This last time I wore my rain jacket when I woke up to walk the dog before weigh in and didn’t sweat a single drop, so I reckon trying to get a sweat going if I’d needed to would have been difficult. I brought running shoes and my jacket to the weigh-in just in case I had to shed any ounces, in case my scale wasn’t the same as the stadium or anything. I was even able to take a few swigs of water – some people suck on ice chips or chew gum for the dry-mouth you’ll have in the morning. It’s not terrible, just kind of sticky. I was an ounce under my mark at the stadium, wearing my weigh in outfit which included a tanktop that I could have slipped off if I was over.  In Thailand it’s not very appropriate for women to weigh in wearing as little as is acceptable in the west, so that needs to be considered for women making weight out here.  I’ve seen Thai women in spandex undershorts (like boyshorts but a bit longer) and a sports bra, but that’s as little as I’ve ever seen. No bikinis, generally shirts or shorts are kept on.  I know western women who have stripped down to hit the number and you won’t get hurt doing this, but you will make a bit of a scene and it’s up to you how comfortable you are with that.  Men, you might not get someone holding a towel for you if you have to weigh in naked. You’ll just be hanging out and it’s up to you how comfortable you are with that, but generally speaking it won’t make a scene. After weighing in I eat some bananas, get some salt in me and drink water. Nothing fancy at all. Then I just keep drinking water throughout the day as best I can remember to do. Generally speaking, I only go up about 1 or 1.5 kg from weigh in to fight on the same day.  But weight is not my advantage in my fights, so for me I don’t really care.  That’s the method I’ve been using lately and it’s been quite easy, successful and I feel good in my fights.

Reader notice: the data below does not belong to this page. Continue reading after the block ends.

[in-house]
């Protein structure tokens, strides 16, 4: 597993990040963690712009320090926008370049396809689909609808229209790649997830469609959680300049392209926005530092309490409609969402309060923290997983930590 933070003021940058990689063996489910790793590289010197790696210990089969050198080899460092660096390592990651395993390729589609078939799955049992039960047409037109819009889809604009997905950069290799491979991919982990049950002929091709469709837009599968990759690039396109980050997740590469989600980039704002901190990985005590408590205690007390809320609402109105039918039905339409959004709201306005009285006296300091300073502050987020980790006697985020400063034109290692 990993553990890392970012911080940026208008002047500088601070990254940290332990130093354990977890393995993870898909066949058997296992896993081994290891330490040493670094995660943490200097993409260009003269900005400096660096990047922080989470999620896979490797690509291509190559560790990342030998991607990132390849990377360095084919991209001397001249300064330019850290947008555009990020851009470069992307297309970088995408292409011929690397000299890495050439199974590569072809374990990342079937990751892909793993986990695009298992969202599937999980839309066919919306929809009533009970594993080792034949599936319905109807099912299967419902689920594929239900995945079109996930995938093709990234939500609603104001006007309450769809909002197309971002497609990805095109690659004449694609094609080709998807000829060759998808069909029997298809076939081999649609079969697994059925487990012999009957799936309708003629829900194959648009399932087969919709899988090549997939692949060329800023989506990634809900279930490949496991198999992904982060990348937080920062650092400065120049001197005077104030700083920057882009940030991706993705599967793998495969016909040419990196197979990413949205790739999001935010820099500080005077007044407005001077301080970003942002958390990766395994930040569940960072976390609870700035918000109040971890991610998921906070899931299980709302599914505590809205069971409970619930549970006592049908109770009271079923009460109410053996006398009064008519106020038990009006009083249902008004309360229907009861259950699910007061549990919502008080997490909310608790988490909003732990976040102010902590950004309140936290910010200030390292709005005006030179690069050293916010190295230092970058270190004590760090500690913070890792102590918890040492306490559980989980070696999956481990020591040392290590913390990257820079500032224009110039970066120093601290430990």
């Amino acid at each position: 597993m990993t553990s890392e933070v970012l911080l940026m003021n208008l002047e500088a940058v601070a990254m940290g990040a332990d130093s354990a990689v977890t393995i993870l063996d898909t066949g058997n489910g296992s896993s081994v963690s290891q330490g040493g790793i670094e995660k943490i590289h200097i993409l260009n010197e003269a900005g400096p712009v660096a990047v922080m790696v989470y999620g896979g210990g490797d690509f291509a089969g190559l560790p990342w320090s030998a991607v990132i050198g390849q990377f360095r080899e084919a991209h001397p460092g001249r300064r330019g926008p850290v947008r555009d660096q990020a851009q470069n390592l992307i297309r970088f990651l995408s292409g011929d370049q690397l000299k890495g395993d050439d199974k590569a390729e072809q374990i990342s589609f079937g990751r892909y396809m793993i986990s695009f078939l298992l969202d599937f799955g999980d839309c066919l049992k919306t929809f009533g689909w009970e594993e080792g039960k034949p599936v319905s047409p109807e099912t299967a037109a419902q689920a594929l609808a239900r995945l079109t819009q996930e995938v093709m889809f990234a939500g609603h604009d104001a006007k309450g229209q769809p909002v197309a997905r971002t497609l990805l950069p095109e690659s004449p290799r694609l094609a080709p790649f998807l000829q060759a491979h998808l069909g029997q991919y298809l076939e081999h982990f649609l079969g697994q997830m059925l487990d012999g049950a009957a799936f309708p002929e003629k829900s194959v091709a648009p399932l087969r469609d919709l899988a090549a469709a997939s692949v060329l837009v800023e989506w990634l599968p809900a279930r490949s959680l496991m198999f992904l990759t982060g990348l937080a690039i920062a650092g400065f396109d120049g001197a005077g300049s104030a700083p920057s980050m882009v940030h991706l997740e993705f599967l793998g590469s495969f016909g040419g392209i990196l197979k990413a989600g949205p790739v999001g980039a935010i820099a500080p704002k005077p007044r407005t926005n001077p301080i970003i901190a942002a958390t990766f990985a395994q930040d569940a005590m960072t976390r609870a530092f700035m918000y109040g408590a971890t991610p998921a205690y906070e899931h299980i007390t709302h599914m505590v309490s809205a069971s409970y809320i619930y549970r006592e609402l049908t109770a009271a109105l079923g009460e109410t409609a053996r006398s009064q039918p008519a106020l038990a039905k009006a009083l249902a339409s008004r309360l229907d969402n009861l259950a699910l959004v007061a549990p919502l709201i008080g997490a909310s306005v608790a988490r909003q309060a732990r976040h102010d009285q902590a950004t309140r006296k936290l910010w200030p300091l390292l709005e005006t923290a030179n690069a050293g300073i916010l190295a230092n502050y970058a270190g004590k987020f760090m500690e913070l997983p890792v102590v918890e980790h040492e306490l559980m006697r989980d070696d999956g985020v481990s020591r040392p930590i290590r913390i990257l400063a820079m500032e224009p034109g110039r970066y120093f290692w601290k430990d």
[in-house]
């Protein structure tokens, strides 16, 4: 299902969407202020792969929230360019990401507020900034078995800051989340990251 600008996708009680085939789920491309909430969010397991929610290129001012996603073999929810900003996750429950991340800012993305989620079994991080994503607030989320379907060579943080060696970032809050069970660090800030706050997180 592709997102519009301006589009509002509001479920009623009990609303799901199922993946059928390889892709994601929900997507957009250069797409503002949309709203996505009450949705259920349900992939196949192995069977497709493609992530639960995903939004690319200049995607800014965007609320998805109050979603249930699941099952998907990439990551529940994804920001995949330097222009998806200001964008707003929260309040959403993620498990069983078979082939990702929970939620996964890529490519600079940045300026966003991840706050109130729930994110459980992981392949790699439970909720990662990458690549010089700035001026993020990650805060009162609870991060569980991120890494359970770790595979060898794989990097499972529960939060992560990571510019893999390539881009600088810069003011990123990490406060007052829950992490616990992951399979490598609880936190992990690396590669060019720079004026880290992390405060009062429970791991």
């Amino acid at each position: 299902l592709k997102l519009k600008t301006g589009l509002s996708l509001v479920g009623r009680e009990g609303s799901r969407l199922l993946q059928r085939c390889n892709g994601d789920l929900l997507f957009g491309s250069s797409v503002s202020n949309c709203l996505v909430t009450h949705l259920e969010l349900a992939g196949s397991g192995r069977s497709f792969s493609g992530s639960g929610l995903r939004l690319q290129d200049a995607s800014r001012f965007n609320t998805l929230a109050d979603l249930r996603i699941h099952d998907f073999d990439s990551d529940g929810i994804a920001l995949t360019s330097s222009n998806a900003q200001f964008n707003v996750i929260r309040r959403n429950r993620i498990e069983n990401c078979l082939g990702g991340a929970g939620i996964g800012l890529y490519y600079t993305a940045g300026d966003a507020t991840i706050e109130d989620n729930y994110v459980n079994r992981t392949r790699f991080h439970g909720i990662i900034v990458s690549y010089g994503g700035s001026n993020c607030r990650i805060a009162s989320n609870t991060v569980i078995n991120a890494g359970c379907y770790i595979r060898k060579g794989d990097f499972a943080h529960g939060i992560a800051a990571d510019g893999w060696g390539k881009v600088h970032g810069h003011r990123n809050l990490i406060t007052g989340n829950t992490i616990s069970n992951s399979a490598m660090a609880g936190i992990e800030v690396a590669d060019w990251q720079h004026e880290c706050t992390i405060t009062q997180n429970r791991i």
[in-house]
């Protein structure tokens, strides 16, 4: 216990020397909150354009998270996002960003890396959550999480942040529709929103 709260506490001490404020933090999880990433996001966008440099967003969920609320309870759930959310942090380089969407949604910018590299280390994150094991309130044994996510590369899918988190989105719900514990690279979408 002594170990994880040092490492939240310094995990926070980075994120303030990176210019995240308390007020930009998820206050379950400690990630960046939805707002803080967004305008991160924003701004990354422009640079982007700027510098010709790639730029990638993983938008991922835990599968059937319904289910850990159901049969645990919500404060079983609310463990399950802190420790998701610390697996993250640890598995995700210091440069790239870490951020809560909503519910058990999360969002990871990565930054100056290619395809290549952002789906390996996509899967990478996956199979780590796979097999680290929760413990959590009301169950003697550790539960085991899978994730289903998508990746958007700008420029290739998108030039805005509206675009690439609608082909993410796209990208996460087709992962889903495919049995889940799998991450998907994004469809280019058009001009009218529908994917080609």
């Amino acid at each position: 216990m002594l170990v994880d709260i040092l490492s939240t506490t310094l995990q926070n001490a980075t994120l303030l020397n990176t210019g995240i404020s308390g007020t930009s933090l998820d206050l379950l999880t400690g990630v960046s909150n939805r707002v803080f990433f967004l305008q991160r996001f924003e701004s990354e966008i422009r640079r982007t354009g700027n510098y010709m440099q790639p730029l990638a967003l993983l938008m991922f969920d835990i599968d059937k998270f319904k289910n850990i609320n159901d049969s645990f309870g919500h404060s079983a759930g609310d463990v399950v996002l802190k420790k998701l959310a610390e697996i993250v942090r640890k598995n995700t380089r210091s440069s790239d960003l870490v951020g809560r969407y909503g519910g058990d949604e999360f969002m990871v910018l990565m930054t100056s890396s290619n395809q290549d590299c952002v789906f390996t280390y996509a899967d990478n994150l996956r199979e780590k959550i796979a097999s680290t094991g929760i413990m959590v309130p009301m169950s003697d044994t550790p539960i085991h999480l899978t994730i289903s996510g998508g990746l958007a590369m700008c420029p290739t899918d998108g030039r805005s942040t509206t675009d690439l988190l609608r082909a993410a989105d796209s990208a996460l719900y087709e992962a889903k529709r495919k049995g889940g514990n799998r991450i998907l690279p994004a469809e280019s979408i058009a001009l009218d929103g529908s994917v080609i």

You can support this content: Sylvie von Duuglas-Ittu on Patreon
Posted In
Muay Thai

A 100 lb. (46 kg) female Muay Thai fighter. Originally I trained under Kumron Vaitayanon (Master K) and Kaensak sor. Ploenjit in New Jersey. I then moved to Thailand to train and fight full time in April of 2012, devoting myself to fighting 100 Thai fights, as well as blogging full time. Having surpassed 100, and then 200, becoming the westerner with the most fights in Thailand, in history, my new goal is to fight an impossible 471 times, the historical record for the greatest number of documented professional fights (see western boxer Len Wickwar, circa 1940), and along the way to continue documenting the Muay Thai of Thailand in the Muay Thai Library project: see


Sponsors of 8LimbsUs